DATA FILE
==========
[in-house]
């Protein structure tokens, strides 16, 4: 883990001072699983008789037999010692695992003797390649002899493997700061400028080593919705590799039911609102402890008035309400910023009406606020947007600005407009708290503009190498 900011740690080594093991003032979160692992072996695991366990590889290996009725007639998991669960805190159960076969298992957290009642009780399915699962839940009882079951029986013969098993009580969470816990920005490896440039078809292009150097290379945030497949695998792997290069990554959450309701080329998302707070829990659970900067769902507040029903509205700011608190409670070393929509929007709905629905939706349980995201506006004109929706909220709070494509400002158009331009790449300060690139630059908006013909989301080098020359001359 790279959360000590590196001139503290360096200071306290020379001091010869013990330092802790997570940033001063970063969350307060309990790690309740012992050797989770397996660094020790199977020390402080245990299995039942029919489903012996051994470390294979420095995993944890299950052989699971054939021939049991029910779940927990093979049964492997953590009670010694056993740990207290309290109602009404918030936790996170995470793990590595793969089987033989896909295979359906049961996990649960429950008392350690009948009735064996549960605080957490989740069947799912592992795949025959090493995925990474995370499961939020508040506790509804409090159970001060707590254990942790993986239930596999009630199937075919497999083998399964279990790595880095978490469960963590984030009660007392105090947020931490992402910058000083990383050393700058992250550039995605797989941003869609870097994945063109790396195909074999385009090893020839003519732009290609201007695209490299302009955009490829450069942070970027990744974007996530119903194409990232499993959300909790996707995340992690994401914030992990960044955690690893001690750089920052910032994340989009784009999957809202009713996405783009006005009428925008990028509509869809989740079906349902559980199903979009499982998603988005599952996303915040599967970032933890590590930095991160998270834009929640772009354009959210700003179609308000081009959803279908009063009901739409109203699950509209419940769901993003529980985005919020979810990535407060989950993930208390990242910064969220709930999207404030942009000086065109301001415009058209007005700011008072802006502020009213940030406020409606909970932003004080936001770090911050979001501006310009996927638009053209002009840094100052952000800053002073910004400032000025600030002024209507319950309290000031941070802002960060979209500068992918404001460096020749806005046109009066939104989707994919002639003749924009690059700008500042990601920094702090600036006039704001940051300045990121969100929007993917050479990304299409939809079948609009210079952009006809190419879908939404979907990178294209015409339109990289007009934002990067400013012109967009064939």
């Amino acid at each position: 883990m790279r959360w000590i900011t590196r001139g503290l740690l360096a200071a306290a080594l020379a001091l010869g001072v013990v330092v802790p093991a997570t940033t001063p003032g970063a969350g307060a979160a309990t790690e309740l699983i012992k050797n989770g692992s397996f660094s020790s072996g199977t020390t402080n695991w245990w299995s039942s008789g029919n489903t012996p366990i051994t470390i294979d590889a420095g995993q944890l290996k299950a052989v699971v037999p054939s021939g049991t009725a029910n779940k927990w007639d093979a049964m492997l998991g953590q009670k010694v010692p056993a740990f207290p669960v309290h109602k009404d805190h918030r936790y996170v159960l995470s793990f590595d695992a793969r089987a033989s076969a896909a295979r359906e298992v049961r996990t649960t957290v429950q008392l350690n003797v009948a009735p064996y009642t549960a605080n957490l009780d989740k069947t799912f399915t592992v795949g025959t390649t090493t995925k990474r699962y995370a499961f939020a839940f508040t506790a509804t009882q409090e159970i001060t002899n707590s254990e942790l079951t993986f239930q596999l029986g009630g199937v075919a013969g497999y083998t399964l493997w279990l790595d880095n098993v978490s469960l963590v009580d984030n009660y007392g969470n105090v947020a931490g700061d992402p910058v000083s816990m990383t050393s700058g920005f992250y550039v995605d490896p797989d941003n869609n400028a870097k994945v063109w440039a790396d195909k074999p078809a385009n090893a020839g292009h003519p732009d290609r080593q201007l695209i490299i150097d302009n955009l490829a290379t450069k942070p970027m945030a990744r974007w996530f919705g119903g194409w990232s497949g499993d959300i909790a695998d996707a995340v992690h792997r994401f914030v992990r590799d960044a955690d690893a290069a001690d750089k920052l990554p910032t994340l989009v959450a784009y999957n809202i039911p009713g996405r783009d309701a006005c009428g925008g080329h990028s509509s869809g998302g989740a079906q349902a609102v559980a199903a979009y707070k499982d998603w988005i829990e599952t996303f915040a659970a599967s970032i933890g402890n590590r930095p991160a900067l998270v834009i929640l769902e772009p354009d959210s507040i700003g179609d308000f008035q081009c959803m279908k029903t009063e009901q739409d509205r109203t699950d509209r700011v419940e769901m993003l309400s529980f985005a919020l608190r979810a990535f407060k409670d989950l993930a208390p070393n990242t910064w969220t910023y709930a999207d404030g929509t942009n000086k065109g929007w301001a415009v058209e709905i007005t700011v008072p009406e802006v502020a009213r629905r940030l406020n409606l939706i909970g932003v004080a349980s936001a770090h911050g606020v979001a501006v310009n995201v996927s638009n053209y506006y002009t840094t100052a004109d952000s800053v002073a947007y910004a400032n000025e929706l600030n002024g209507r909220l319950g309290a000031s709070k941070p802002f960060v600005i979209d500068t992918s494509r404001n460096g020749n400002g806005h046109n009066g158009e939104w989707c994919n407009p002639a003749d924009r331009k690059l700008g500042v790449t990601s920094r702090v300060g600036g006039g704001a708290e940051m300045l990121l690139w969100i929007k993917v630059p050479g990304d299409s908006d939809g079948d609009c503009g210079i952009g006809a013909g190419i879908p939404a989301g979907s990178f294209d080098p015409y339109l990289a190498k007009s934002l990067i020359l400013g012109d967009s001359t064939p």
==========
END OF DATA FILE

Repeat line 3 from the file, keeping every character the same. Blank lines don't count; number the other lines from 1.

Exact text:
């Amino acid at each position: 883990m790279r959360w000590i900011t590196r001139g503290l740690l360096a200071a306290a080594l020379a001091l010869g001072v013990v330092v802790p093991a997570t940033t001063p003032g970063a969350g307060a979160a309990t790690e309740l699983i012992k050797n989770g692992s397996f660094s020790s072996g199977t020390t402080n695991w245990w299995s039942s008789g029919n489903t012996p366990i051994t470390i294979d590889a420095g995993q944890l290996k299950a052989v699971v037999p054939s021939g049991t009725a029910n779940k927990w007639d093979a049964m492997l998991g953590q009670k010694v010692p056993a740990f207290p669960v309290h109602k009404d805190h918030r936790y996170v159960l995470s793990f590595d695992a793969r089987a033989s076969a896909a295979r359906e298992v049961r996990t649960t957290v429950q008392l350690n003797v009948a009735p064996y009642t549960a605080n957490l009780d989740k069947t799912f399915t592992v795949g025959t390649t090493t995925k990474r699962y995370a499961f939020a839940f508040t506790a509804t009882q409090e159970i001060t002899n707590s254990e942790l079951t993986f239930q596999l029986g009630g199937v075919a013969g497999y083998t399964l493997w279990l790595d880095n098993v978490s469960l963590v009580d984030n009660y007392g969470n105090v947020a931490g700061d992402p910058v000083s816990m990383t050393s700058g920005f992250y550039v995605d490896p797989d941003n869609n400028a870097k994945v063109w440039a790396d195909k074999p078809a385009n090893a020839g292009h003519p732009d290609r080593q201007l695209i490299i150097d302009n955009l490829a290379t450069k942070p970027m945030a990744r974007w996530f919705g119903g194409w990232s497949g499993d959300i909790a695998d996707a995340v992690h792997r994401f914030v992990r590799d960044a955690d690893a290069a001690d750089k920052l990554p910032t994340l989009v959450a784009y999957n809202i039911p009713g996405r783009d309701a006005c009428g925008g080329h990028s509509s869809g998302g989740a079906q349902a609102v559980a199903a979009y707070k499982d998603w988005i829990e599952t996303f915040a659970a599967s970032i933890g402890n590590r930095p991160a900067l998270v834009i929640l769902e772009p354009d959210s507040i700003g179609d308000f008035q081009c959803m279908k029903t009063e009901q739409d509205r109203t699950d509209r700011v419940e769901m993003l309400s529980f985005a919020l608190r979810a990535f407060k409670d989950l993930a208390p070393n990242t910064w969220t910023y709930a999207d404030g929509t942009n000086k065109g929007w301001a415009v058209e709905i007005t700011v008072p009406e802006v502020a009213r629905r940030l406020n409606l939706i909970g932003v004080a349980s936001a770090h911050g606020v979001a501006v310009n995201v996927s638009n053209y506006y002009t840094t100052a004109d952000s800053v002073a947007y910004a400032n000025e929706l600030n002024g209507r909220l319950g309290a000031s709070k941070p802002f960060v600005i979209d500068t992918s494509r404001n460096g020749n400002g806005h046109n009066g158009e939104w989707c994919n407009p002639a003749d924009r331009k690059l700008g500042v790449t990601s920094r702090v300060g600036g006039g704001a708290e940051m300045l990121l690139w969100i929007k993917v630059p050479g990304d299409s908006d939809g079948d609009c503009g210079i952009g006809a013909g190419i879908p939404a989301g979907s990178f294209d080098p015409y339109l990289a190498k007009s934002l990067i020359l400013g012109d967009s001359t064939p």